Sokushinbutsu (即身仏) are a kind of Buddhist mummy. In Japan, the term refers to the practice of Buddhist monks observing asceticism to the point of death and entering mummification while alive. Mummified monks are seen in a number of Buddhist countries. Only in Japan are they believed to have induced their own death by starvation.

There is a common suggestion that Shingon school founder Kukai brought this practice from Tang China as part of secret tantric practices he learned.
During the 20th century, Japanese scholars found very little evidence of self-starvation of Sokushinbutsu.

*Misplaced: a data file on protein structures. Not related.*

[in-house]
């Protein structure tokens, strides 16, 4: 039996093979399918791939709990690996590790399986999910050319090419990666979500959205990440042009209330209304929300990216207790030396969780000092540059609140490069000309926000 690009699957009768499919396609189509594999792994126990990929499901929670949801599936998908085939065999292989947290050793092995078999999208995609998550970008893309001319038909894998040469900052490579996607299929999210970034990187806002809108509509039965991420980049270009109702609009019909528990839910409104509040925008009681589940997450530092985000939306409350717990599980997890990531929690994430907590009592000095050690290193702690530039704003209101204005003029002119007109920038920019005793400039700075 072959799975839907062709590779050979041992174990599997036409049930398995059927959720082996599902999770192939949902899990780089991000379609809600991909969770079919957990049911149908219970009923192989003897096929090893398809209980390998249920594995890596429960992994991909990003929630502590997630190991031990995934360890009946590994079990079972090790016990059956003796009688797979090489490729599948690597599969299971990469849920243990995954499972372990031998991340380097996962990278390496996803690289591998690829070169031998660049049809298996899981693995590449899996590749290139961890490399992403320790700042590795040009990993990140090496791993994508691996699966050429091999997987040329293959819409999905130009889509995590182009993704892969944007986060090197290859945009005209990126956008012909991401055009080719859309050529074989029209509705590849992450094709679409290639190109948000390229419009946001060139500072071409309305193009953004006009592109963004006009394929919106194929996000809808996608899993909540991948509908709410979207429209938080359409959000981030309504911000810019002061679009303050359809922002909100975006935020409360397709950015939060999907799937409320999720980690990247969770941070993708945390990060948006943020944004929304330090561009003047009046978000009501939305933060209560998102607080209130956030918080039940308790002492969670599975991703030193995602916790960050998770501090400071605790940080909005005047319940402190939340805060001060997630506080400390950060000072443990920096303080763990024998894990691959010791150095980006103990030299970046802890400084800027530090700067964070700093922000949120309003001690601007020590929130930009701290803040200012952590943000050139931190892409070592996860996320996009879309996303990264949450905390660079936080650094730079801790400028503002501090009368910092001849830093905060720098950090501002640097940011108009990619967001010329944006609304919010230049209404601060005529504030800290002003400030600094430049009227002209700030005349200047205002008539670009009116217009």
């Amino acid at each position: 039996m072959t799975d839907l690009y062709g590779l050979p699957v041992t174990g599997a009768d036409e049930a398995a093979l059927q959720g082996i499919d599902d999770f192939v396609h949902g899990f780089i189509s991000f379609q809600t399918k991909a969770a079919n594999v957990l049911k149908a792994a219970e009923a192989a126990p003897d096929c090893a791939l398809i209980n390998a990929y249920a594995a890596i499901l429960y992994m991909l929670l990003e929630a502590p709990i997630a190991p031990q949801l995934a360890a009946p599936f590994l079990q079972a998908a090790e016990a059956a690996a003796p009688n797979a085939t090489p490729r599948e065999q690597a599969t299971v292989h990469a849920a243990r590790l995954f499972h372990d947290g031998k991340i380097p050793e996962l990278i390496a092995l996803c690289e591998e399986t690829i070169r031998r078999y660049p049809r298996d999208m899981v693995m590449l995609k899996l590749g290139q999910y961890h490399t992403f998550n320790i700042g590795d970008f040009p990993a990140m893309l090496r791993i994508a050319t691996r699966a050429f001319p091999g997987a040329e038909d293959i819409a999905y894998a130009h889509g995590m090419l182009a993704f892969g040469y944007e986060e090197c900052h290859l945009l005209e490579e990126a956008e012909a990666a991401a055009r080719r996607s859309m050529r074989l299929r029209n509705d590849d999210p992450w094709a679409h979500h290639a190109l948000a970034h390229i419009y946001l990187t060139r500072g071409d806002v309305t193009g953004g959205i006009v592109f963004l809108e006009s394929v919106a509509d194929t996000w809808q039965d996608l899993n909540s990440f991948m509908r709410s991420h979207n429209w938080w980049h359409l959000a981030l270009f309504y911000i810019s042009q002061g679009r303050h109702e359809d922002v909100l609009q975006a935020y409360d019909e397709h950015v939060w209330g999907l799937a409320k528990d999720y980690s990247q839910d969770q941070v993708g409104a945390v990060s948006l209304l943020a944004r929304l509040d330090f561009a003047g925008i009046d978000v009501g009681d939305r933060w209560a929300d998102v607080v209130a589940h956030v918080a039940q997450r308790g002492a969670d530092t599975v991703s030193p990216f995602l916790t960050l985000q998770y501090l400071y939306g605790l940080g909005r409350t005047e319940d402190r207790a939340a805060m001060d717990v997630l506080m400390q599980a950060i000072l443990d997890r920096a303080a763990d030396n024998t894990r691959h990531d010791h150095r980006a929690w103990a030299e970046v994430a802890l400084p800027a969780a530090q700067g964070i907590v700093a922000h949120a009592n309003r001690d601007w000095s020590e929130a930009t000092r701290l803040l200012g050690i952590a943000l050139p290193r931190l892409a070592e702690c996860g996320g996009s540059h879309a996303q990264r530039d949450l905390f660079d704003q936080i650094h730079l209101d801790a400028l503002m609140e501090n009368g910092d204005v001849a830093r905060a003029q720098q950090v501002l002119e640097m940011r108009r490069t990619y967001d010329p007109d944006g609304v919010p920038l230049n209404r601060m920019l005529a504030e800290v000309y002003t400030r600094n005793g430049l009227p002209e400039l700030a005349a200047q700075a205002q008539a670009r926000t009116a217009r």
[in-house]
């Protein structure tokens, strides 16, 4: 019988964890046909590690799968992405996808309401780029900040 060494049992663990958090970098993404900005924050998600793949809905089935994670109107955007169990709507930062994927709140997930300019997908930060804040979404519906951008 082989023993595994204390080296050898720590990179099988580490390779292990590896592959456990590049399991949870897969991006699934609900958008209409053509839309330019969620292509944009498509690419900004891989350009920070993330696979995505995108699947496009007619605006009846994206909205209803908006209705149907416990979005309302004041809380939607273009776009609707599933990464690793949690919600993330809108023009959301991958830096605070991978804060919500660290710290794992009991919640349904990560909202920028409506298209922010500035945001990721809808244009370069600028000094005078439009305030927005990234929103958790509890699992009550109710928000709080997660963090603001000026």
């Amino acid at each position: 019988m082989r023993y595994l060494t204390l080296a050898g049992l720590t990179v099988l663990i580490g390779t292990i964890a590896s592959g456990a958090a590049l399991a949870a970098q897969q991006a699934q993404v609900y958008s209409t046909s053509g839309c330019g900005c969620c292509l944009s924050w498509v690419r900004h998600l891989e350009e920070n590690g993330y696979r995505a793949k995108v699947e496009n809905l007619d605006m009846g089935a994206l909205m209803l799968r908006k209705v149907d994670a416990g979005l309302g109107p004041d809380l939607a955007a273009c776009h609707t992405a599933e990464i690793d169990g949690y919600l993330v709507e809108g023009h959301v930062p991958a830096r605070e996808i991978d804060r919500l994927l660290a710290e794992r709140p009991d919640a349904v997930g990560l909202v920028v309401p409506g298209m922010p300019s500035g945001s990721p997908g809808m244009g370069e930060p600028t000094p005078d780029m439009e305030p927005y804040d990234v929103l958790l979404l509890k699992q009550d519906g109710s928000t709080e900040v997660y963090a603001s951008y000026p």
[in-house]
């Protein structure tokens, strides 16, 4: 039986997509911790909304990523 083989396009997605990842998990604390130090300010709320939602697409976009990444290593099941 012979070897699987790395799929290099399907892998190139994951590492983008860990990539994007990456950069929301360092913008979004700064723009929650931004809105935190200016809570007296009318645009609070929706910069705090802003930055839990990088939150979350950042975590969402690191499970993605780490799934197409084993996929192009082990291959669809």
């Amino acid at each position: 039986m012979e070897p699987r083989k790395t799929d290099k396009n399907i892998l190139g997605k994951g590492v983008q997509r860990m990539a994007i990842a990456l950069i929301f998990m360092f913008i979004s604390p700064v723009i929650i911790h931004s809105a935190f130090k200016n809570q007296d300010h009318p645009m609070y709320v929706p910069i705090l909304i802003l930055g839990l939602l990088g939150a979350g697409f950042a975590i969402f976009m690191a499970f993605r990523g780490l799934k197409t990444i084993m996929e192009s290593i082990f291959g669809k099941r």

Emperor Meiji banned this practice in 1879, and assisted suicide—including religious suicide—is now illegal.

It says self-starvation and death by starvation.
So does it considered "Nirvana"?
What would Buddha's aspect of self-mummification be?


1 Answer 1


The Buddha specifically rejected that kind of self mortification. In fact the first Buddhist monks were ascetics he had previously practiced that extreme asceticism with. After leaving them and achieving enlightenment he sought them out and taught them a "middle way" instead. Their first reaction at seeing him looking healthy and relatively well fed was disappointment at him giving up their idea of the proper spiritual life.


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